Jess Carbino, PhD, relationship and online dating expert, says the hallmark of having a crush is that it might be unrequited, because the person crushing doesn't know whether the object of their desire has similar feelings. And, it can be intense. "A crush is something that can feel as powerful to somebody as romantic love. It can be as fleeting as a few days, or it can be long-lasting," she says.
Part of what makes a crush so exciting and terrible at once is the bit of escapism it can offer. "Crushes are a way for us to remain in the state where we don't have to take action," Dr. Carbino says. "They allow us to live in that fantasy world and to experiment with the idea of love being more perfect and less messy than it actually is in reality. And they allow us to fantasize about not only what this person could be like in a relationship or what the ideal relationship to be like, but also what we could be like in an ideal relationship without our own flaws."
"Crushes allow us to live in that fantasy world and to experiment with the idea of love being more perfect and less messy than it actually is in reality." —relationship expert Jess Carbino, PhD
So there's clearly a lot of fantasy at play here, but whether that could ever be a good thing is a bit tricky. Dr. Carbino warns that staying in a crush phase for too long exposes you to the risk of developing attractions that are not necessarily right for you thanks to all of the romanticizing. So, she recommends taking action about any crush you realize you have real feelings toward—and sooner rather than later.
That said, there is some research noting possible benefits of letting your crush flame burn. One 2008 study found that having a crush (or "faux relationship") could actually help improve your self-esteem in a way that a real romantic relationship can't. And in a small 2015 study of 160 women in committed relationships, the majority reported that their crushes didn't impact their relationship with their significant other and actually led them desire their partner more.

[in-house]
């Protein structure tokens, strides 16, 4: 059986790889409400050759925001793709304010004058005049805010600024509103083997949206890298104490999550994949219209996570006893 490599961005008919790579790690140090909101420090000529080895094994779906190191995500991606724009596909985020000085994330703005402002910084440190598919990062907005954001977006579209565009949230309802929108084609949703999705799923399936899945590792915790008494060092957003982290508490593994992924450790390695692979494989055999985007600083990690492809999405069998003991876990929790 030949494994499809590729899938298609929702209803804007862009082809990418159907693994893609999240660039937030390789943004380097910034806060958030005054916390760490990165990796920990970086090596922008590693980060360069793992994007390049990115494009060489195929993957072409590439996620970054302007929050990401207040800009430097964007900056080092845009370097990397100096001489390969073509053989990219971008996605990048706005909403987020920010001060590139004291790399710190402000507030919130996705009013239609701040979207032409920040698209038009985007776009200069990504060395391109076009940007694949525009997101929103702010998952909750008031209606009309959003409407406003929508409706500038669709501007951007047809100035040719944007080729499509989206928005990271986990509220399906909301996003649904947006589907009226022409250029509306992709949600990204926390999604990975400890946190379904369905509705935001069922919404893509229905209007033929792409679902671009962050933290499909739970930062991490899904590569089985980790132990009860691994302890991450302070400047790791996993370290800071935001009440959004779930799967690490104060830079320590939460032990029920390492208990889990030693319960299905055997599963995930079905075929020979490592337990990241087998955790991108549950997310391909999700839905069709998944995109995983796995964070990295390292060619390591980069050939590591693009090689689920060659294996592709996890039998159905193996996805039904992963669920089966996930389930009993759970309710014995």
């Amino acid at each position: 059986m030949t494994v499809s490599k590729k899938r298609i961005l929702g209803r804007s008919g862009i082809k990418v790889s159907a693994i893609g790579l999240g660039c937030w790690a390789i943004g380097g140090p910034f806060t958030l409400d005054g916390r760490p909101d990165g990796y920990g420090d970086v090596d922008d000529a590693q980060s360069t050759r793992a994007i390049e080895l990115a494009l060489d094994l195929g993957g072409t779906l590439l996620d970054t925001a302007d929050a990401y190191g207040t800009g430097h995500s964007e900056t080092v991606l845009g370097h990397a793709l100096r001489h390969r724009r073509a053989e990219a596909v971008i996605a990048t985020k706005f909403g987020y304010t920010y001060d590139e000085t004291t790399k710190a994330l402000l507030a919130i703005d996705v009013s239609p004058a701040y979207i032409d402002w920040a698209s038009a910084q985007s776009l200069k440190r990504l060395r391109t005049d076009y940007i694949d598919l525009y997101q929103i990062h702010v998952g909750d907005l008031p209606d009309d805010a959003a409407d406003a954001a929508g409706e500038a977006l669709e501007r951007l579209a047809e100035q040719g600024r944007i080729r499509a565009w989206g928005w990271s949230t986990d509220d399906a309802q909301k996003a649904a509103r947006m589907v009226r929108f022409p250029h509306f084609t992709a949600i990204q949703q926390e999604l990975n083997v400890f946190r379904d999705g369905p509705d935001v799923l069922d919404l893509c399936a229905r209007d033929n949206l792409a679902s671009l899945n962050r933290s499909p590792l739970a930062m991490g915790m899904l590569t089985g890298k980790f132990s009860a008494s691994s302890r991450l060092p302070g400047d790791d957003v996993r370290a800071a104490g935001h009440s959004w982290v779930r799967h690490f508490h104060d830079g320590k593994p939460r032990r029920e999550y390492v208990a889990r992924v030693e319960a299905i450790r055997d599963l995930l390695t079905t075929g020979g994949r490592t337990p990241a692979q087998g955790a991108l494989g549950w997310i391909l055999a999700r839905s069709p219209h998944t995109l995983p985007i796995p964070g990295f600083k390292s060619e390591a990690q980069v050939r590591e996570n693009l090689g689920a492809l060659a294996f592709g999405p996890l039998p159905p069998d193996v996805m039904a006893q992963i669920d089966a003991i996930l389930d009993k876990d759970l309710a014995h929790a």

Modern technology also plays a role in making crushes feel so confusing. For one, swipe culture doesn't really allow for the development of crushes, because when you match with someone, the context is that you're both attracted and interested. (In theory.) "The crush feeling doesn't get the opportunity to linger to the same degree because it's not unrequited," Dr. Carbino says. And if you're like me, and most of your online dates end up being disappointing dead ends, having a crush and being able to live in that fantasy land for a moment can feel refreshing. In fact, having someone you see at the coffee shop or the gym in the back of your mind can transport you back to a pre-app time when you were a little less jaded and burnt out.
That said, apps like Instagram have only made it easier to develop crushes on people with whom we may never interact IRL. It's like when you were in middle school and obsessed with Orlando Bloom to the extent that you had framed photos of him in your bedroom (that can't have just been me). But now you can follow celebrities—and famous-on-Instagram personalities—and have access into their daily lives, and even slide into their DMs, making the potential for something feel plausible.
And that's ultimately a huge part of what makes crushes so thrilling: When you're in that fantasy stage, there are seemingly infinite possibilities for how things will play out, and that's beautiful. But also, we can't live in our fantasy world forever—so, crushes, I'm coming for you.
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